The Book of M – Peng Shepherd

There are a lot of post-apocalyptic books out there.  You know the drill: a mysterious happening brings civilisation to its knees.  People living in the aftermath scrabble around living on tinned food.  Our protagonist is the one who gets to the heart of what happens and (in the more optimistic ones) is able to fix it. See The Feed, Station Eleven and The Space Between The Stars – all of which are really excellent examples of the genre.

Where Peng Shepherd‘s The Book of M (review copy from Harper Voyager) differs is that the cause of the apocalypse is not a mysterious virus or act of terrorism.  This is a fantasy take on the apocalypse, rather than a science fictional one.  Starting in India, people start losing their shadows.  And the shadowless start to gain the ability to change reality, but at the price of losing their memories.  As the problem begins to spread, society starts to break down.

Our protagonists are Max and Ory.  They were at the wedding of two friends in a remote location when the Forgetting starts to hit the USA.  Slowly the community at the wedding hotel starts to disperse, until only Max and Ory are left.  Max loses her shadow, and her husband Ory looks after her, in the knowledge that eventually she will forget even him.  Unable to bear it, Max eventually leaves, following mysterious graffiti and rumours that someone in the deep South may hold a cure for the Forgetting.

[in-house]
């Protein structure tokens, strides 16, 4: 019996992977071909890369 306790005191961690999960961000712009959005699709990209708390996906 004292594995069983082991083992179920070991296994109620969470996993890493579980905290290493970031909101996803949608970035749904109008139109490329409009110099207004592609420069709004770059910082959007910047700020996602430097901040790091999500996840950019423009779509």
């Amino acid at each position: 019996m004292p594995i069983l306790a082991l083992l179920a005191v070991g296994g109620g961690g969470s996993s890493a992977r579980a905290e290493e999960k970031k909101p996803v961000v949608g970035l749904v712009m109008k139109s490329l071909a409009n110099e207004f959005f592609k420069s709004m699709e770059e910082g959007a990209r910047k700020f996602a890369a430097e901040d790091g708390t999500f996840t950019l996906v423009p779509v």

Unfortunately, The Book of M fails to add anything fresh to the post-apocalyptic genre beyond its new, fantastical premise.  The novel dwells on the importance of memories in how they shape and form the essence of a person.  But the Forgetting is never adequately explained and – although the story is competently told and Shepherd writes with a beautiful prose style – the novel lacks some of the deep insight into the human condition and how we cope with chaos and crisis that other sister books offer.

Goodreads rating: 2* 

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